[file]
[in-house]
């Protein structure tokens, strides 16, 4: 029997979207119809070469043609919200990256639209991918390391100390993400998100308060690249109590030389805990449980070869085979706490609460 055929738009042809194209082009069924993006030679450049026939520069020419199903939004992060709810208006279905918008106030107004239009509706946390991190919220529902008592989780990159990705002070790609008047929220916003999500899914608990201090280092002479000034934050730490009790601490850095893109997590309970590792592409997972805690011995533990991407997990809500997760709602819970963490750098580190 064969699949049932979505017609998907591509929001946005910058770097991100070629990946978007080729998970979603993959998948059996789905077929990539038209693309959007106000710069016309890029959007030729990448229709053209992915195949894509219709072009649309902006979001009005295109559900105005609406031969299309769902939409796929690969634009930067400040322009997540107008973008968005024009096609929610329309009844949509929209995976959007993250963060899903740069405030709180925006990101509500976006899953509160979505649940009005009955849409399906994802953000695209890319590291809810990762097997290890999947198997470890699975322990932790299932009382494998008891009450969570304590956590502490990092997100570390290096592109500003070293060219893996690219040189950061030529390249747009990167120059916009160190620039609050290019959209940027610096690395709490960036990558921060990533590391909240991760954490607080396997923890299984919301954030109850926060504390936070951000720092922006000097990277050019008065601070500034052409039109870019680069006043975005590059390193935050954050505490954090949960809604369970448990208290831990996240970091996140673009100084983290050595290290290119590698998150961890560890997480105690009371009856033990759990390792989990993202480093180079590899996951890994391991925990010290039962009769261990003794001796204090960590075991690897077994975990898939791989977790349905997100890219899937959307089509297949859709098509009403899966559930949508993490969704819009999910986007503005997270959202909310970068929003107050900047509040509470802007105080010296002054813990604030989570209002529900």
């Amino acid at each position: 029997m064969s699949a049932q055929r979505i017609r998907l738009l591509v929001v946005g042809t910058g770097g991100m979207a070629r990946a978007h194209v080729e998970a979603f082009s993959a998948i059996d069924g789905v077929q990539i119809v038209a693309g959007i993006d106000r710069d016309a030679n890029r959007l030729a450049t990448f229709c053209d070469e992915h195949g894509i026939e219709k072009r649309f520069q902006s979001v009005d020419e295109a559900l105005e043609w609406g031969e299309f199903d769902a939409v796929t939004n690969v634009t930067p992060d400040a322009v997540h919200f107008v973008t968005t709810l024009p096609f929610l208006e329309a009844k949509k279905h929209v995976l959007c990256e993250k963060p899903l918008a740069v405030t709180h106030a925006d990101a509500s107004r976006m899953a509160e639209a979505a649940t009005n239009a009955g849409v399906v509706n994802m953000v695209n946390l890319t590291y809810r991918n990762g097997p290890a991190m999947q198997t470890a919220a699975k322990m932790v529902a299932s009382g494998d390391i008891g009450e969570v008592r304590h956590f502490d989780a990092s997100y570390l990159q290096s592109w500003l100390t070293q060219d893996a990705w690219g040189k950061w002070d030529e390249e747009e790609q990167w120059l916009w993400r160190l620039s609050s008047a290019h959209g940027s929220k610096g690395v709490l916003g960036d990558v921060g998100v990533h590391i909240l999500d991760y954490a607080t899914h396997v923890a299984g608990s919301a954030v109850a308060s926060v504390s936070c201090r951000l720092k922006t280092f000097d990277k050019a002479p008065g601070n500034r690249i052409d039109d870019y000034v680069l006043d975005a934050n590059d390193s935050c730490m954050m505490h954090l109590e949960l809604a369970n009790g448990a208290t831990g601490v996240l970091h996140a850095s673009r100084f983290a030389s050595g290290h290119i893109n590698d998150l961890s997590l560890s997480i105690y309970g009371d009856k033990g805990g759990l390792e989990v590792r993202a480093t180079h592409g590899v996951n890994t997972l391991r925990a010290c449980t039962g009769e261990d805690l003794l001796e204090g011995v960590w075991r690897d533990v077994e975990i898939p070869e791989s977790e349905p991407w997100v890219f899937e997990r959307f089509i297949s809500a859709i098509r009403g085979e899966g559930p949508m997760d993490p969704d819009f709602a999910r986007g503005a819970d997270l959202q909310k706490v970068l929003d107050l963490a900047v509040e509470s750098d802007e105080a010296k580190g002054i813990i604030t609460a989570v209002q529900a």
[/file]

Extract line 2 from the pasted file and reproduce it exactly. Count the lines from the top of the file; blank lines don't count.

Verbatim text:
């Protein structure tokens, strides 16, 4: 029997979207119809070469043609919200990256639209991918390391100390993400998100308060690249109590030389805990449980070869085979706490609460 055929738009042809194209082009069924993006030679450049026939520069020419199903939004992060709810208006279905918008106030107004239009509706946390991190919220529902008592989780990159990705002070790609008047929220916003999500899914608990201090280092002479000034934050730490009790601490850095893109997590309970590792592409997972805690011995533990991407997990809500997760709602819970963490750098580190 064969699949049932979505017609998907591509929001946005910058770097991100070629990946978007080729998970979603993959998948059996789905077929990539038209693309959007106000710069016309890029959007030729990448229709053209992915195949894509219709072009649309902006979001009005295109559900105005609406031969299309769902939409796929690969634009930067400040322009997540107008973008968005024009096609929610329309009844949509929209995976959007993250963060899903740069405030709180925006990101509500976006899953509160979505649940009005009955849409399906994802953000695209890319590291809810990762097997290890999947198997470890699975322990932790299932009382494998008891009450969570304590956590502490990092997100570390290096592109500003070293060219893996690219040189950061030529390249747009990167120059916009160190620039609050290019959209940027610096690395709490960036990558921060990533590391909240991760954490607080396997923890299984919301954030109850926060504390936070951000720092922006000097990277050019008065601070500034052409039109870019680069006043975005590059390193935050954050505490954090949960809604369970448990208290831990996240970091996140673009100084983290050595290290290119590698998150961890560890997480105690009371009856033990759990390792989990993202480093180079590899996951890994391991925990010290039962009769261990003794001796204090960590075991690897077994975990898939791989977790349905997100890219899937959307089509297949859709098509009403899966559930949508993490969704819009999910986007503005997270959202909310970068929003107050900047509040509470802007105080010296002054813990604030989570209002529900």